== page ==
Northern Arizona, north to Oregon, Idaho and Montana
Grassland, meadows, sagebrush, roadsides, open woodland, from 2,000 to 11,000 feet
Up to 6 inches long, pinnately divided into between 7 and 21 leaflets, hairy to glabrous
Astragalus miser is widespread in the mountains of Utah, Colorado and states to the north, covering a wide range of habitats and elevations, resulting in variable characteristics; there are eight varieties.
Plants produce several stems, angled upwards or curving down, and sparsely covered by short, appressed hairs, simple or branched. Leaves are pinnately divided into a terminal leaflet and up to ten pairs of lateral leaflets, hairy at least underneath. At the base are a pair of thin stipules, fused to form a sheath. Leaflets are up to 1.3 inches long.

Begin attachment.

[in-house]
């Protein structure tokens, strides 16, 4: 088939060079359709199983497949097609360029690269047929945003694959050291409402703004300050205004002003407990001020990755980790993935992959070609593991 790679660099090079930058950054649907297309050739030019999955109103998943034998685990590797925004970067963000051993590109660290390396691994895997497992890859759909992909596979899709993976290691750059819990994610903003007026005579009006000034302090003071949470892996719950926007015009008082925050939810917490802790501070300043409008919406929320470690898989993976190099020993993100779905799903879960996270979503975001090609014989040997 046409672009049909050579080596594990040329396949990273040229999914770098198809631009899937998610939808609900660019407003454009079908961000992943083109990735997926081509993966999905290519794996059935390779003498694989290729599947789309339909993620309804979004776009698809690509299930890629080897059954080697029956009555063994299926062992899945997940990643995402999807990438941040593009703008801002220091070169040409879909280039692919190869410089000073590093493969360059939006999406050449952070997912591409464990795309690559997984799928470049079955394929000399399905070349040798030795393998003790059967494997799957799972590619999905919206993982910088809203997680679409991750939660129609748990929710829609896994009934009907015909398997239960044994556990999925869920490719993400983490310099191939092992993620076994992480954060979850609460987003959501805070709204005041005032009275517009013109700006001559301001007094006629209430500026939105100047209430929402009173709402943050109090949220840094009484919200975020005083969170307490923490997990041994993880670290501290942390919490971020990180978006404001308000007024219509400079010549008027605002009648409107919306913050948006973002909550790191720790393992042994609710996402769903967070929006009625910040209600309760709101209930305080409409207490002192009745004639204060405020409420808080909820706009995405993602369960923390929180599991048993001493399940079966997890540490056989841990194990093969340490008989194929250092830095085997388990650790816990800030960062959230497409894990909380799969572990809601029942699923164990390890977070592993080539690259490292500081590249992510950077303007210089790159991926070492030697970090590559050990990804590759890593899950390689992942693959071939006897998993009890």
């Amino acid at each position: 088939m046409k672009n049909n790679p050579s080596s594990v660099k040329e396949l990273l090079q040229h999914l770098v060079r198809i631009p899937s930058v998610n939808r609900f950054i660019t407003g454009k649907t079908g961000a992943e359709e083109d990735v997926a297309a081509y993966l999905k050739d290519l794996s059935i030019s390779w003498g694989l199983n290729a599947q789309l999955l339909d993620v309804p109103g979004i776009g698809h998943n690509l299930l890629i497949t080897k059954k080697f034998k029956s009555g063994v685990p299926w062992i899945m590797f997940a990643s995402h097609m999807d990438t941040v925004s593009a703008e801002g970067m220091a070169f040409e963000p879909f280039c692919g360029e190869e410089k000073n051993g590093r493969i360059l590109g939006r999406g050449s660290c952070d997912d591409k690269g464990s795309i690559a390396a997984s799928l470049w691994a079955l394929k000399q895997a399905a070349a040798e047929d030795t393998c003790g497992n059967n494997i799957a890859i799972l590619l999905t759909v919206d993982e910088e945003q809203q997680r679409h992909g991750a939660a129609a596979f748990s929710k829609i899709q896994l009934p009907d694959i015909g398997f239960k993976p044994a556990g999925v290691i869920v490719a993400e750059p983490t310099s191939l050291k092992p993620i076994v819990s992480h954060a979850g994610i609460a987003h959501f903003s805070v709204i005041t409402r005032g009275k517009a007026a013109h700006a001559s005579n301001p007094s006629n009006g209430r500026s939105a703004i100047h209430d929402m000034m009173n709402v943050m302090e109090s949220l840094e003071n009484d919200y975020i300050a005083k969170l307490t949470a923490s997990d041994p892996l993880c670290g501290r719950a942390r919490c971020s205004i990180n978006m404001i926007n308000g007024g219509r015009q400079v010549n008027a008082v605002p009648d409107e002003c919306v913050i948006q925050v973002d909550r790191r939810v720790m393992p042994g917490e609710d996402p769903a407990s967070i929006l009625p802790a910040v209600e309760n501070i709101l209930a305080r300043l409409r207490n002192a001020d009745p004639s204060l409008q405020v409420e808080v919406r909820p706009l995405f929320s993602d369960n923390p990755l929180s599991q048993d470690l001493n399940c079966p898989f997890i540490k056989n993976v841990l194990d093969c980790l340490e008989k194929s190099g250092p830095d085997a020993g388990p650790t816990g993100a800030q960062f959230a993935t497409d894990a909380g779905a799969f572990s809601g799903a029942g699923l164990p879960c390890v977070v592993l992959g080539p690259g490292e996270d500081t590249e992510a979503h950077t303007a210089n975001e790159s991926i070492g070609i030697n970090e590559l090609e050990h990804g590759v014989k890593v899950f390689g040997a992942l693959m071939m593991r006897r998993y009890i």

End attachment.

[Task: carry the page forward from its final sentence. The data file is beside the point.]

Flowers are arranged in a terminal spike of up to 20; they have relatively short (up to 0.2 inches), broad calyces, covered by short black (or white) hairs, and corollas about twice as long, colored white to purple, often with yellow or bluish tints. Even for white-flowered specimens, the keel always has a deep purple tip. The calyx teeth are a little shorter than the calyx tube. Fruits are short-stalked, oblong pods, up to 1 inch long, sparsely hairy to glabrous.